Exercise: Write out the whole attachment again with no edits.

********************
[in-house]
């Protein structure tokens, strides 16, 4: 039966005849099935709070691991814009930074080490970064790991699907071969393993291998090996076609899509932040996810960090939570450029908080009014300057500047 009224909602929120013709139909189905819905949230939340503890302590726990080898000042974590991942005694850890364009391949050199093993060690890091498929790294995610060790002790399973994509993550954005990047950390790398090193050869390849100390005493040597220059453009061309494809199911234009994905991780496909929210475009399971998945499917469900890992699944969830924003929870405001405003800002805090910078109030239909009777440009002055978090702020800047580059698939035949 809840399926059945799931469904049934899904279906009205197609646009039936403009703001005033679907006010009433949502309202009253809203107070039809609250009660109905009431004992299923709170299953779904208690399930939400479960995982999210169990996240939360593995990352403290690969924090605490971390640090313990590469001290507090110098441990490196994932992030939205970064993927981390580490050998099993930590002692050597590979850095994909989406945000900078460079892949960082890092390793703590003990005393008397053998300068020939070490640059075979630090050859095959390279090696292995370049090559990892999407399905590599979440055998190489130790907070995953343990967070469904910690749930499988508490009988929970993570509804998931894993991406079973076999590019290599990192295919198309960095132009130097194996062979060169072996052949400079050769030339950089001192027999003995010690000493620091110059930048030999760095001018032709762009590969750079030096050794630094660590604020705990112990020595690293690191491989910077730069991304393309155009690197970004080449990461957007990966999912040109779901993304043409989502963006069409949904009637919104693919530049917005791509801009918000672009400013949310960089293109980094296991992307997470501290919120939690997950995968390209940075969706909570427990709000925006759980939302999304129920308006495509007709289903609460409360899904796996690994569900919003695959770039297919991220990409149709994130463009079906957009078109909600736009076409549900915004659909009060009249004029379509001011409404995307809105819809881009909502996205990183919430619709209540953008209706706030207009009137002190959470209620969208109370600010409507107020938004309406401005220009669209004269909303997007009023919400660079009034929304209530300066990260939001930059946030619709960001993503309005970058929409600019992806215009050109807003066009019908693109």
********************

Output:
[in-house]
């Protein structure tokens, strides 16, 4: 039966005849099935709070691991814009930074080490970064790991699907071969393993291998090996076609899509932040996810960090939570450029908080009014300057500047 009224909602929120013709139909189905819905949230939340503890302590726990080898000042974590991942005694850890364009391949050199093993060690890091498929790294995610060790002790399973994509993550954005990047950390790398090193050869390849100390005493040597220059453009061309494809199911234009994905991780496909929210475009399971998945499917469900890992699944969830924003929870405001405003800002805090910078109030239909009777440009002055978090702020800047580059698939035949 809840399926059945799931469904049934899904279906009205197609646009039936403009703001005033679907006010009433949502309202009253809203107070039809609250009660109905009431004992299923709170299953779904208690399930939400479960995982999210169990996240939360593995990352403290690969924090605490971390640090313990590469001290507090110098441990490196994932992030939205970064993927981390580490050998099993930590002692050597590979850095994909989406945000900078460079892949960082890092390793703590003990005393008397053998300068020939070490640059075979630090050859095959390279090696292995370049090559990892999407399905590599979440055998190489130790907070995953343990967070469904910690749930499988508490009988929970993570509804998931894993991406079973076999590019290599990192295919198309960095132009130097194996062979060169072996052949400079050769030339950089001192027999003995010690000493620091110059930048030999760095001018032709762009590969750079030096050794630094660590604020705990112990020595690293690191491989910077730069991304393309155009690197970004080449990461957007990966999912040109779901993304043409989502963006069409949904009637919104693919530049917005791509801009918000672009400013949310960089293109980094296991992307997470501290919120939690997950995968390209940075969706909570427990709000925006759980939302999304129920308006495509007709289903609460409360899904796996690994569900919003695959770039297919991220990409149709994130463009079906957009078109909600736009076409549900915004659909009060009249004029379509001011409404995307809105819809881009909502996205990183919430619709209540953008209706706030207009009137002190959470209620969208109370600010409507107020938004309406401005220009669209004269909303997007009023919400660079009034929304209530300066990260939001930059946030619709960001993503309005970058929409600019992806215009050109807003066009019908693109």